Job prospects Landscape Architectural Technician in Alberta
Job opportunities for Landscape and horticulture technicians and specialists (NOC 2225) are fair in Alberta over the next 3 years. These job prospects are also applicable to people working as a landscape architectural technician.
Note that these employment prospects were published in December 2019 based on information available at that time. You can read our new special report to learn about the impact of COVID-19 on some occupations in your province or territory. You can also visit the Canadian Online Job Posting Dashboard to find the latest data on the demand and work requirements for this occupation.
Job opportunities in Alberta
The employment outlook will be fair for Landscape and horticulture technicians and specialists (NOC 2225) in Alberta for the 2019-2021 period.
The following factors contributed to this outlook:
- Employment growth will lead to a moderate number of new positions.
- Several positions will become available due to retirements.
- There are several unemployed workers with recent experience in this occupation.
- High employee turnover in this occupation could lead to additional employment opportunities.
- Due to the seasonal nature of this occupation, employment opportunities tend to be more favourable during the summer months.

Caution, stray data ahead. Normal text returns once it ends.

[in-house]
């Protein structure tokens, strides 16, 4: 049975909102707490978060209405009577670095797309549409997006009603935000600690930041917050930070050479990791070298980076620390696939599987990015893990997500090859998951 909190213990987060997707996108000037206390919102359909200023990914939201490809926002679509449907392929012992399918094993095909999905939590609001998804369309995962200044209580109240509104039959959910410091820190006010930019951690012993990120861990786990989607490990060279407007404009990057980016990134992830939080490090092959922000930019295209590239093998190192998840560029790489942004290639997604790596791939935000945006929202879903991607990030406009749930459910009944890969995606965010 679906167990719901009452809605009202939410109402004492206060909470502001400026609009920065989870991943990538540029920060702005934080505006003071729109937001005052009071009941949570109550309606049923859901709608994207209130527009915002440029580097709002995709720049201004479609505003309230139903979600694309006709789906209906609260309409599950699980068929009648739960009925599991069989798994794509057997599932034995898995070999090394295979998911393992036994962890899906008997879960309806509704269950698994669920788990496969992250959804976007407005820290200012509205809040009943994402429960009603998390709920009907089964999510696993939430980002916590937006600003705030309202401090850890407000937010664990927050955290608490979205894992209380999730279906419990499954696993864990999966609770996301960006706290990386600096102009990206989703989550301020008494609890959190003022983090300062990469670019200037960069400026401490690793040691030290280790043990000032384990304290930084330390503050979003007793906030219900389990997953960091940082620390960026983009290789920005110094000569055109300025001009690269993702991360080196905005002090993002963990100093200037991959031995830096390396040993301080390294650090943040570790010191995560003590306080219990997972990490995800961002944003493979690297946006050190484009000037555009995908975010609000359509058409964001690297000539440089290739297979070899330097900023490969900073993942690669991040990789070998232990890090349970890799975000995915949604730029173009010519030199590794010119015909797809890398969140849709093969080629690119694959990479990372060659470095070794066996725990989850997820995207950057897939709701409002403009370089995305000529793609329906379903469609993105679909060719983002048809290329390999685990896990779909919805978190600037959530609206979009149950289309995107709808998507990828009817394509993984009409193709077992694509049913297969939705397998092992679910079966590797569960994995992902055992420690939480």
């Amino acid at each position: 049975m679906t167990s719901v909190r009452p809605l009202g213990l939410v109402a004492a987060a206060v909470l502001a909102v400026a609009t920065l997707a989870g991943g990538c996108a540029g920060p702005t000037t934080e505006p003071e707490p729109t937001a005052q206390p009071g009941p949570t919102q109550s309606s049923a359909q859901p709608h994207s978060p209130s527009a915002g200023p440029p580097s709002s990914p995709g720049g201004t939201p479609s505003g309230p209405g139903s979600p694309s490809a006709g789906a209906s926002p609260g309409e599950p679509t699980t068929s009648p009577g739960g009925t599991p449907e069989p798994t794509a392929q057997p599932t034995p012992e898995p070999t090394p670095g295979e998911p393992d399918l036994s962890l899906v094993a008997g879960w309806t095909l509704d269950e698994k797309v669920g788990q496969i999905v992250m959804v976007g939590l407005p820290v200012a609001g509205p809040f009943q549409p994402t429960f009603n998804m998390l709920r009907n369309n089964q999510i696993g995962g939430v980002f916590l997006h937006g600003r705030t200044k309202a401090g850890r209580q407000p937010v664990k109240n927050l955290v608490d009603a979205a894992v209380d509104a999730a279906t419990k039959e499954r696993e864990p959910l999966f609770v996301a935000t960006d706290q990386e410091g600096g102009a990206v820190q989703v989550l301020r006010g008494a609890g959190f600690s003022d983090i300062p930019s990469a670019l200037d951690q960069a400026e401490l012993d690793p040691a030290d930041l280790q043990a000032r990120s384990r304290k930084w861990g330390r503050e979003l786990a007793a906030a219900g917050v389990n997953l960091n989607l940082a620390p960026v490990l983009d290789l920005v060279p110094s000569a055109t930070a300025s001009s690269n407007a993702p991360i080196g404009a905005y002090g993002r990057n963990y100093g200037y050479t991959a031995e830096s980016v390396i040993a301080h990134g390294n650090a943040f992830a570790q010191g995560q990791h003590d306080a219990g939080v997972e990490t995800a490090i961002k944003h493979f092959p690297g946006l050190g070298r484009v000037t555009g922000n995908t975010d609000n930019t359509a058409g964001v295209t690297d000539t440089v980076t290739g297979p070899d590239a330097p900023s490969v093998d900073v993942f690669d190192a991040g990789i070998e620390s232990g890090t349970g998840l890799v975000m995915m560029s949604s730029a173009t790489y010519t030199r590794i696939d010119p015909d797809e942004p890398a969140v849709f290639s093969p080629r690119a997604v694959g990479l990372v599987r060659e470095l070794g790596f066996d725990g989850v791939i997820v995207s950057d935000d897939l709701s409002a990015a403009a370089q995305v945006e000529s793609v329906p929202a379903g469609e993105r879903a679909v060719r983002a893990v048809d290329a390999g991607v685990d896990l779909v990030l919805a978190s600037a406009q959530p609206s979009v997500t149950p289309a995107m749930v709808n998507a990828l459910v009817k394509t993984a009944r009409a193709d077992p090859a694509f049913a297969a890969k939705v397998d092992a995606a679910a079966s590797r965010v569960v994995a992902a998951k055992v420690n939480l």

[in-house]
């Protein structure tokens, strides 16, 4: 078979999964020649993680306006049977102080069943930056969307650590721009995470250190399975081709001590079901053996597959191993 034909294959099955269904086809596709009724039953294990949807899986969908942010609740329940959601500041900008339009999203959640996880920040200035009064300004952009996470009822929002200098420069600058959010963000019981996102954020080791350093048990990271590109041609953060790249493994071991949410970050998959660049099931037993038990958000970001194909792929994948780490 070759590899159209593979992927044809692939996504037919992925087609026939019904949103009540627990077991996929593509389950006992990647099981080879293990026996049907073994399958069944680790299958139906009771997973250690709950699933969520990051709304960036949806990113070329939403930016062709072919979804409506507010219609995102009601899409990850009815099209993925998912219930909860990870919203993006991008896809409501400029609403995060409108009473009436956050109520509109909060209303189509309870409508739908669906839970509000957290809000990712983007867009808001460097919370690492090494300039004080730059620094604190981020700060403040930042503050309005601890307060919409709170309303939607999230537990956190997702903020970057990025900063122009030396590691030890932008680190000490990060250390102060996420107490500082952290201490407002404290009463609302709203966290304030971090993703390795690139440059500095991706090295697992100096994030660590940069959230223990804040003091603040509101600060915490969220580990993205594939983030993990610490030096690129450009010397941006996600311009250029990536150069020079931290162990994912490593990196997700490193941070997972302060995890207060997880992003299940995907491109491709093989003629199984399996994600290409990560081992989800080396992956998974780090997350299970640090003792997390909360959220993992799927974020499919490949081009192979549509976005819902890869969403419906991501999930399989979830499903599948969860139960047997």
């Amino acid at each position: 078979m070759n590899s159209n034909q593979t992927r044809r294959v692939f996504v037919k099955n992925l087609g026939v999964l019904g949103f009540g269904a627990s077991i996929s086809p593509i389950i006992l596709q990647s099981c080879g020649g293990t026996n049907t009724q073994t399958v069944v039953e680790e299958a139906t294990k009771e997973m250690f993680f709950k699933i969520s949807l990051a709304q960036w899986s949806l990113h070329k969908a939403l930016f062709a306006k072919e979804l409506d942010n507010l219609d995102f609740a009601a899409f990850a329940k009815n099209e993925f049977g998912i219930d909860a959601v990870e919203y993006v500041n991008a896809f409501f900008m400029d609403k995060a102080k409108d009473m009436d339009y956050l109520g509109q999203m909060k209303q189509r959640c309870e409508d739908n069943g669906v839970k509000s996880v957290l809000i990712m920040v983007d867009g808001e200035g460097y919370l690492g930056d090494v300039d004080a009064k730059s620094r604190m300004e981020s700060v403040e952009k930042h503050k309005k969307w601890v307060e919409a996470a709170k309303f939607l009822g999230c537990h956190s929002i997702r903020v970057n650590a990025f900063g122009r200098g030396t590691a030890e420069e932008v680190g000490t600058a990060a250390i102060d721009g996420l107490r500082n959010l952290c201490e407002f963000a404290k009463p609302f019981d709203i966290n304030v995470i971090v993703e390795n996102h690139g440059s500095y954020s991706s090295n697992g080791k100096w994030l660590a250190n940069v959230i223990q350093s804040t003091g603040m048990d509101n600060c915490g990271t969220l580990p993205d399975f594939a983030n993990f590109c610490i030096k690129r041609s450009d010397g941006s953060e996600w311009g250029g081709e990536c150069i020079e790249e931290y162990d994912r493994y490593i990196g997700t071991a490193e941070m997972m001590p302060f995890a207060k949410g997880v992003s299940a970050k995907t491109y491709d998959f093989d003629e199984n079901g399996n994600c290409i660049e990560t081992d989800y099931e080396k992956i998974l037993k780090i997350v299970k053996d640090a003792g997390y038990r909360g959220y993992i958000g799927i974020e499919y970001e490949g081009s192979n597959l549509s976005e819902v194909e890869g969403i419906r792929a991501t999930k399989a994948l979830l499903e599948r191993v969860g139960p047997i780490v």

Here are some key facts about Landscape and horticulture technicians and specialists in the Alberta region:
- Approximately 1,750 people worked in this occupation in May 2015.
- Landscape and horticulture technicians and specialists mainly work in the following sectors:
- Management and administrative services (NAICS 55, 56): 44%
- Arts, entertainment and recreation (NAICS 71): 19%
- Local, municipal, regional, aboriginal and other public administration (NAICS 913-919): 10%
- Agriculture (NAICS 111, 112, 1151, 1152): 7%
- The distribution of full-time and part-time workers in this occupation is:
- Full-time workers: 83% compared to 81% for all occupations
- Part-time workers: 17% compared to 19% for all occupations
- 48% of landscape and horticulture technicians and specialists work all year, while 52% work only part of the year, compared to 59% and 41% respectively among all occupations. Those who worked only part of the year did so for an average of 33 weeks compared to 32 weeks for all occupations.
- 20% of landscape and horticulture technicians and specialists are self-employed compared to an average of 12% for all occupations.
Breakdown by region
Explore job prospects in Alberta by economic region.
|Athabasca–Grande Prairie–Peace River Region||Undetermined Undetermined|
|Banff–Jasper–Rocky Mountain House Region||Undetermined Undetermined|
|Calgary Region||Limited Limited|
|Camrose–Drumheller Region||Undetermined Undetermined|
|Edmonton Region||Fair Fair|
|Lethbridge–Medicine Hat Region||Fair Fair|
|Red Deer Region||Undetermined Undetermined|
|Wood Buffalo–Cold Lake Region||Undetermined Undetermined|
You can also look at this data on a map. Go to LMI Explore
Job prospects elsewhere in Canada
We expect that the labour supply and demand for Landscape and horticulture technicians and specialists (NOC 2225) will be balanced in Canada over the next 10 years.
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